by P Ramakrishnan
29 Mar 2016
A person can choose to sell his property at whatever price he wants to sell. It is his prerogative.
It can be way below market value or far above the market price. It is his property and it is his decision. That is not criminal in nature and he has not committed any crime in doing so.
However, if his property was sold below market value in order to receive kickbacks in return, then it is something else. Whatever kickback he gets out of this deal not only will make good what he had lost in the sale, but he will also reap a greater profit from it. That would involve corruption.
The MP for Tasek Glugor, Shabudin Yahya, had implied an element of corruption in the purchase of a house allegedly bought at below market price by the chief minister of Penang. Shabudin had claimed that the purchase of the house in 2015 had links to the 2012 sale of a piece of state government land in Taman Manggis to the private company Kuala Lumpur International Dental Centre Sdn Bhd (KLIDC).
In other words, it was imputed that that piece of land in Taman Manggis was sold below market price in 2012 so that Guan Eng could get his bungalow below market price – three years later – in 2015 as a favour for selling the land cheaply. If that indeed was the case – and if it could be proven conclusively – then there is no question that a corrupt act had taken place.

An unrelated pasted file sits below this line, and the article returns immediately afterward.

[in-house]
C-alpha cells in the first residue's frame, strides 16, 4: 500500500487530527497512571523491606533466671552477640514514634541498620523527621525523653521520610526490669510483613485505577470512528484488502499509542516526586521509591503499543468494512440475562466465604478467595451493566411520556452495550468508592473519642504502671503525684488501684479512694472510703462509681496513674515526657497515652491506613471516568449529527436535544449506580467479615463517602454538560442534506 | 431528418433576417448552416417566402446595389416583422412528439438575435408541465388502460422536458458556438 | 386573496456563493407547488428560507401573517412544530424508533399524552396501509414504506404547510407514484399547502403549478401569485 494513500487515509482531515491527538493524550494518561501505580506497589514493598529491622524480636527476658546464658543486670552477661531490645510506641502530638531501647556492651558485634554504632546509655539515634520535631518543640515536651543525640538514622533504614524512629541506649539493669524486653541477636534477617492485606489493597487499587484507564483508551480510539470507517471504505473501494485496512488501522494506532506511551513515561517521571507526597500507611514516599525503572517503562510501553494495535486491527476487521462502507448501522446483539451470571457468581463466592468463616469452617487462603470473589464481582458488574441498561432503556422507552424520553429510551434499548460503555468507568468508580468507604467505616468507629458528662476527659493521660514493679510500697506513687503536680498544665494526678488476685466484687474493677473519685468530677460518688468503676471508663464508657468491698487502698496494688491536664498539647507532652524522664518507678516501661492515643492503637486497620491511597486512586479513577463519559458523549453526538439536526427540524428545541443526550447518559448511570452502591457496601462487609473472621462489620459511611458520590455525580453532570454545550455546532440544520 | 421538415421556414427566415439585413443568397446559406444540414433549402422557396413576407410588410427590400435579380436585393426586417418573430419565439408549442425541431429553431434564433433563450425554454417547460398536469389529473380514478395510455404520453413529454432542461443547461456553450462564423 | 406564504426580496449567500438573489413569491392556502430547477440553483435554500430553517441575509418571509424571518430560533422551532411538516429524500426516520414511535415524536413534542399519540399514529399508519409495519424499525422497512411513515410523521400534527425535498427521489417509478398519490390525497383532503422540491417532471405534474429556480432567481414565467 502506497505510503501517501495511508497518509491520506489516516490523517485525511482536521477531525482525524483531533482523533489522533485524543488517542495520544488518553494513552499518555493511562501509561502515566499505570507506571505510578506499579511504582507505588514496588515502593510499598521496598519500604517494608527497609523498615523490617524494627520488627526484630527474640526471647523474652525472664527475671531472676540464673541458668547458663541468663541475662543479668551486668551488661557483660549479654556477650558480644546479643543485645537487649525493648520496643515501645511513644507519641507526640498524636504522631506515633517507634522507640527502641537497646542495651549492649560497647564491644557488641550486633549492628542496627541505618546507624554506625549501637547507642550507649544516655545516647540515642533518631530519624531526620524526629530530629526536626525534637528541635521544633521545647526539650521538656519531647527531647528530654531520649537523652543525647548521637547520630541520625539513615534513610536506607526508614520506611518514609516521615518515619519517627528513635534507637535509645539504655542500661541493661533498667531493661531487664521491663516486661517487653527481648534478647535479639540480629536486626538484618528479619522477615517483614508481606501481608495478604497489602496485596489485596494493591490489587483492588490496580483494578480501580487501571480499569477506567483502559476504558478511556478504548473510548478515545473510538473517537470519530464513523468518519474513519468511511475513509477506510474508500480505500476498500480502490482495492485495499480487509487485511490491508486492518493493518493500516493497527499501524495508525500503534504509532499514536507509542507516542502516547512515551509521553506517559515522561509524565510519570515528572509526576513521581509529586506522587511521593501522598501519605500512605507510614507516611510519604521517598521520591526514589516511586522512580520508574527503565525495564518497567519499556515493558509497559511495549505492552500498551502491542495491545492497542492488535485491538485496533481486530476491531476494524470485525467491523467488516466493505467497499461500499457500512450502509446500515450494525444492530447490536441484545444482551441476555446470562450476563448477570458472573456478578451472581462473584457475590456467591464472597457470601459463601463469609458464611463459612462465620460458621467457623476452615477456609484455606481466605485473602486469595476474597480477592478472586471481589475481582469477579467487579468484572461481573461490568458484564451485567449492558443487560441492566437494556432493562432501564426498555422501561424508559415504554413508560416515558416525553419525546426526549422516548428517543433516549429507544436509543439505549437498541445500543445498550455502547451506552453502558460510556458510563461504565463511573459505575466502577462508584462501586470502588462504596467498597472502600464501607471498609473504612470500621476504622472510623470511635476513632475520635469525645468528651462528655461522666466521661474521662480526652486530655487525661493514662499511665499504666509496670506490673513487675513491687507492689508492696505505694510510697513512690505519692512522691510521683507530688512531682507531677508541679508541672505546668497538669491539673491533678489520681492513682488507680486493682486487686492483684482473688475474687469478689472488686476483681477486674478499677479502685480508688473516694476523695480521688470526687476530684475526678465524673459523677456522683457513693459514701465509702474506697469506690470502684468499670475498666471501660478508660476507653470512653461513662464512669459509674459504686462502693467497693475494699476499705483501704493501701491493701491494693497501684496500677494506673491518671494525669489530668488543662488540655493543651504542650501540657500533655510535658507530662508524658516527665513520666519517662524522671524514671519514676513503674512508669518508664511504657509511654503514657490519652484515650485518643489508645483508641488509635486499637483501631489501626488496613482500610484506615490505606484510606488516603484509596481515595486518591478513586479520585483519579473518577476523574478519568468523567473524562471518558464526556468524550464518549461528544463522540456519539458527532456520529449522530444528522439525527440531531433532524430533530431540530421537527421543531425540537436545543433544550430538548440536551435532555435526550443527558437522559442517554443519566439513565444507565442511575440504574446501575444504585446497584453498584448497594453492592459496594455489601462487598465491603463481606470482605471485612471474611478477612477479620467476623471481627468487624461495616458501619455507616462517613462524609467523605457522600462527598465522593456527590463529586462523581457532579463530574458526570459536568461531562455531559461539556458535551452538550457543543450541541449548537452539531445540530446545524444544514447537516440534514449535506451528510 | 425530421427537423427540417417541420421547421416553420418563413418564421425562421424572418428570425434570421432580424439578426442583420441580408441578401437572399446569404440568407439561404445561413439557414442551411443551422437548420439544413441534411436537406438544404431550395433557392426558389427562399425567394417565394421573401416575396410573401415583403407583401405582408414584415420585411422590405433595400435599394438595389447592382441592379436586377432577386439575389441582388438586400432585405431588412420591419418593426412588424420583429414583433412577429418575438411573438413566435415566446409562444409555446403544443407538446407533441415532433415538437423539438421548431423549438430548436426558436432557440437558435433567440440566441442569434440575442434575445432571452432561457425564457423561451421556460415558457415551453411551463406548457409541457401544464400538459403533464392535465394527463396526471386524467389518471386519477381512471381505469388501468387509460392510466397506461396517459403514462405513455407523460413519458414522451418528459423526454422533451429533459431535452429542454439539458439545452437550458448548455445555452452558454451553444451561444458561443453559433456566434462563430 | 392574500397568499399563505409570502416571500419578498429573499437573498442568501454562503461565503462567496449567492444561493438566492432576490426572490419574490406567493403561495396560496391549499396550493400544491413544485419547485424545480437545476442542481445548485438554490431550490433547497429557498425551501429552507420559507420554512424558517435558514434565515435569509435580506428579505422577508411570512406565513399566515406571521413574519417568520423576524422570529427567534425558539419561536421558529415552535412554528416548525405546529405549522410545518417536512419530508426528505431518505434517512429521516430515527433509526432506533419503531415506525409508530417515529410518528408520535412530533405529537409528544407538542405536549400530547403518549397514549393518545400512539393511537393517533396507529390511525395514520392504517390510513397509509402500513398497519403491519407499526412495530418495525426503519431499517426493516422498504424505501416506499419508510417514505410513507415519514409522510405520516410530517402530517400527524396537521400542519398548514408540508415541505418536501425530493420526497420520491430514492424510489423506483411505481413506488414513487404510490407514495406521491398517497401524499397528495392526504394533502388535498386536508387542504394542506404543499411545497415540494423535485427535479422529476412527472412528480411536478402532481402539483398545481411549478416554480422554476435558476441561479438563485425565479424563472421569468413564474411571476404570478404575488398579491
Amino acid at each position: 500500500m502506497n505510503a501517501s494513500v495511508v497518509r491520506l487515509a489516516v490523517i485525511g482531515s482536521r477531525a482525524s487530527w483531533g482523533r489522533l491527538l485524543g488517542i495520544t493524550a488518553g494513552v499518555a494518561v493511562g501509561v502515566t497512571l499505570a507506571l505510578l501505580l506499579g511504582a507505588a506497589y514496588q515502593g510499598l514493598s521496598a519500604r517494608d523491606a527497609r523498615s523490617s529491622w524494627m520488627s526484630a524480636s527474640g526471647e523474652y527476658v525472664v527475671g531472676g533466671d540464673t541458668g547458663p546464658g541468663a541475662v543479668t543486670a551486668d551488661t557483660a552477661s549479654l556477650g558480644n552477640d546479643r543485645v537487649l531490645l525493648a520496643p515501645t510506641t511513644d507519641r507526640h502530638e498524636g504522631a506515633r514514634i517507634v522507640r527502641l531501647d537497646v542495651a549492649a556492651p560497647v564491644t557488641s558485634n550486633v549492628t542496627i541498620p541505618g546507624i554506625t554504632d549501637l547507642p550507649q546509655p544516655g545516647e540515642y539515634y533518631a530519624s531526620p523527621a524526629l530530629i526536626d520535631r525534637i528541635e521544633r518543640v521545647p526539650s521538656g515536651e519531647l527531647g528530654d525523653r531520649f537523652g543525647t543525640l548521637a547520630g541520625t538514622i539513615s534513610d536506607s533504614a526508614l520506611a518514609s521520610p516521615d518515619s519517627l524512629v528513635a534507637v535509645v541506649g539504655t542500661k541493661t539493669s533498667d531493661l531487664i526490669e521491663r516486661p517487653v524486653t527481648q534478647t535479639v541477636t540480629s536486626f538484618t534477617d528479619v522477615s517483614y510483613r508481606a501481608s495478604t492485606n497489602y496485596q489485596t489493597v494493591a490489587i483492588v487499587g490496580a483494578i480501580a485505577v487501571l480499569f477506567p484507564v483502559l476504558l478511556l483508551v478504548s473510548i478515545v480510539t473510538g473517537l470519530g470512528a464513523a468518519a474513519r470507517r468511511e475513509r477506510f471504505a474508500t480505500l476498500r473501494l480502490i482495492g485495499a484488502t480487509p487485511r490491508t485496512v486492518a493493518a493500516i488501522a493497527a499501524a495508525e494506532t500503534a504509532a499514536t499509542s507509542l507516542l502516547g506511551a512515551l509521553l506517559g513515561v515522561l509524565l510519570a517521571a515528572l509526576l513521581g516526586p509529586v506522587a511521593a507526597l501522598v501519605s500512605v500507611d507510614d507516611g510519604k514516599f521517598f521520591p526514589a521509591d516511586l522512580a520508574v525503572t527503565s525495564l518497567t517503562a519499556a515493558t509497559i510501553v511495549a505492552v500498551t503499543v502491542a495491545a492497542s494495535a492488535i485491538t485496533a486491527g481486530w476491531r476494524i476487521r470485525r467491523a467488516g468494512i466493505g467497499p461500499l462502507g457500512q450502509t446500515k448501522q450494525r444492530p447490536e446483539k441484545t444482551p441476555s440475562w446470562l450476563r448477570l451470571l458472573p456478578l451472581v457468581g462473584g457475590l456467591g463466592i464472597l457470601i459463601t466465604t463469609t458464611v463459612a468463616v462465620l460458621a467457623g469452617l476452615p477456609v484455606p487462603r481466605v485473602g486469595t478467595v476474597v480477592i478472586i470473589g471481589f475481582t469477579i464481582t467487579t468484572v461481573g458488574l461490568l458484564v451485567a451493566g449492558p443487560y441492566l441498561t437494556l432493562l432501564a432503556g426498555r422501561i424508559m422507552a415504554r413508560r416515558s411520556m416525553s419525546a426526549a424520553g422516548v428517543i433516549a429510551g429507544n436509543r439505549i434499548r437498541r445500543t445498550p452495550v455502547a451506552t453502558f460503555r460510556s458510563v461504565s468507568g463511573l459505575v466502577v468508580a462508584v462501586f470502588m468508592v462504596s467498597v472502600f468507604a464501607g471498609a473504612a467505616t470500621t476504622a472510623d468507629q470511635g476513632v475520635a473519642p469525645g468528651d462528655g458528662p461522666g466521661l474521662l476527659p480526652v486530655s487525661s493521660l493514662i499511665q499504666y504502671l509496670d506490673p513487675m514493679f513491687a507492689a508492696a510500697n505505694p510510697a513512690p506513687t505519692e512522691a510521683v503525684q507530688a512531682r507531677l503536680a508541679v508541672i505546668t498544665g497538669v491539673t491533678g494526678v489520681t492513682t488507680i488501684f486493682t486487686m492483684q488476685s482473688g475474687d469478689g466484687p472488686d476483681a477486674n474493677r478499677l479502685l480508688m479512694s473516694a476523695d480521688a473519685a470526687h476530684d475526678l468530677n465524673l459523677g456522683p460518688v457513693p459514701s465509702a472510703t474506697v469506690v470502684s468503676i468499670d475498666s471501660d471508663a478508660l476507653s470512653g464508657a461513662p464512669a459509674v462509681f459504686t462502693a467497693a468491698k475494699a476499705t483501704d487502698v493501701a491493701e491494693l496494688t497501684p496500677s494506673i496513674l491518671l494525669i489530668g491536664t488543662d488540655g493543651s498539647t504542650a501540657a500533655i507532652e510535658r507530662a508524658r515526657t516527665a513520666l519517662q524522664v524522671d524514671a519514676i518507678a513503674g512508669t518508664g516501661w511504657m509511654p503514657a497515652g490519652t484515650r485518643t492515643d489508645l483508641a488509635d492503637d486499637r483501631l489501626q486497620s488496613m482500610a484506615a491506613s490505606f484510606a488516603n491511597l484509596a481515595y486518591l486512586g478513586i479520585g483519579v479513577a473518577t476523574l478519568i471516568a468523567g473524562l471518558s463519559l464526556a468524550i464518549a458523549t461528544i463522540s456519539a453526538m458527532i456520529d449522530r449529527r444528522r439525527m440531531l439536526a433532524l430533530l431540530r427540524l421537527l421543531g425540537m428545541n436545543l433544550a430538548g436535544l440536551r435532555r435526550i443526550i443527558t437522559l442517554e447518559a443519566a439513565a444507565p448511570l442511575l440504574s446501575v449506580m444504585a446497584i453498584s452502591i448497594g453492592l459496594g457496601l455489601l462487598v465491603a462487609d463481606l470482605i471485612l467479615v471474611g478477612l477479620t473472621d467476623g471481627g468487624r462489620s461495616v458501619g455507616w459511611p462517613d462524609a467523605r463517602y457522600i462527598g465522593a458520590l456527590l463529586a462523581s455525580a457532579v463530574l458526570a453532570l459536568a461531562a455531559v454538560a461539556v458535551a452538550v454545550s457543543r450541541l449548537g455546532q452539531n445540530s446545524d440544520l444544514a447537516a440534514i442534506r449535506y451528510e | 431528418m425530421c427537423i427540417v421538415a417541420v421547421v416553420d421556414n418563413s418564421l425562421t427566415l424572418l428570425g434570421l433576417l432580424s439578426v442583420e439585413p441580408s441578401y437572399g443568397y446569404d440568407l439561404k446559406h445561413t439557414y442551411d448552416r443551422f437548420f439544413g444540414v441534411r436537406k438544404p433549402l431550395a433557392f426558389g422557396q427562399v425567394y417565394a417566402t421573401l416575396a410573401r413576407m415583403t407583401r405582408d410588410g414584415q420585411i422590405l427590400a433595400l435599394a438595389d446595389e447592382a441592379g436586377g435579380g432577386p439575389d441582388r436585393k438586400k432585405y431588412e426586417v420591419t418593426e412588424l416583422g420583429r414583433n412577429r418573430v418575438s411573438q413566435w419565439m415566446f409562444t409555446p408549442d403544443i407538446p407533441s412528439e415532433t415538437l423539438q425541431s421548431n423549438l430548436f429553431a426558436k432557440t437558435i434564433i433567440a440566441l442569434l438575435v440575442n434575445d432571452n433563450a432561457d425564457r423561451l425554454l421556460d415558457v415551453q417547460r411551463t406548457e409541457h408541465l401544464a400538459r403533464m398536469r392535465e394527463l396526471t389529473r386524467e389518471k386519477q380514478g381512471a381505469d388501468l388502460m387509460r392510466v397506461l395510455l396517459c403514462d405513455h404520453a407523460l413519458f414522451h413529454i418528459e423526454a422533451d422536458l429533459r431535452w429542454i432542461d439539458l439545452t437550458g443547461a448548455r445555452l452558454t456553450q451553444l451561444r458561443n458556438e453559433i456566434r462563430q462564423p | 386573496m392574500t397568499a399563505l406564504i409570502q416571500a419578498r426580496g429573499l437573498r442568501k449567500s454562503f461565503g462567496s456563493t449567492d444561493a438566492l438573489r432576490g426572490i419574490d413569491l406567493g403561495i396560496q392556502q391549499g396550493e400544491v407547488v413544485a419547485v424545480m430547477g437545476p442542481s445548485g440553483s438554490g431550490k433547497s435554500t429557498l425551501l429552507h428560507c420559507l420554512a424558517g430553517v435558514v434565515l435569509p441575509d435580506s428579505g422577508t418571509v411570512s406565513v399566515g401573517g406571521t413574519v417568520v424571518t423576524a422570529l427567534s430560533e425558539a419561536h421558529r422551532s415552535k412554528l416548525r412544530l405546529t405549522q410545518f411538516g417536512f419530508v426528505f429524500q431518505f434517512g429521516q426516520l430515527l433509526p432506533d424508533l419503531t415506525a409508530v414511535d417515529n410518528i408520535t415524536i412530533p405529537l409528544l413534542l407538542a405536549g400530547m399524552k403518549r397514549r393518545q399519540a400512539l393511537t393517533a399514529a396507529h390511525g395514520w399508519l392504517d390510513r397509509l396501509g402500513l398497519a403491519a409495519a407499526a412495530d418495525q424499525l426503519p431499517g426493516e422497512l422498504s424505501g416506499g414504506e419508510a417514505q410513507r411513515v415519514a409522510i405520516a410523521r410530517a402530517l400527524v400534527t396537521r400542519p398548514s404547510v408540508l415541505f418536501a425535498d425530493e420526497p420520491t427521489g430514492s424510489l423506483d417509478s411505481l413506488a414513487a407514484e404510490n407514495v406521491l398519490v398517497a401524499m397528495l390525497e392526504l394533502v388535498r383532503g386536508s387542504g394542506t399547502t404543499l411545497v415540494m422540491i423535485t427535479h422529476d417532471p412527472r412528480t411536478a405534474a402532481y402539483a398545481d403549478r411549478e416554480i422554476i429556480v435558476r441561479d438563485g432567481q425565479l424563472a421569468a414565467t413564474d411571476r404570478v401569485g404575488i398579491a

But is that the case? Mere speculation does not become a fact.
A stamp duty has to be paid on the value of the property bought at the rate of 1% for the first RM100,000, 2% after that till RM500,000 and 3% for anything above RM500,000.
The valuation is done by the Valuation Department, which is a government agency. If the buyer had quoted a certain price for the property and if the Valuation Department came out with a higher valuation for the property, the buyer pays the higher percentage based on the higher valuation, unless that buyer is prepared to challenge that valuation in a court of law.
In the instant case, since the Valuation Department decided that the market price of the property should be RM4.1m, the buyer have had to pay RM39,000 extra in stamp duty on the RM1.3m differential between the transaction price and the valuation level.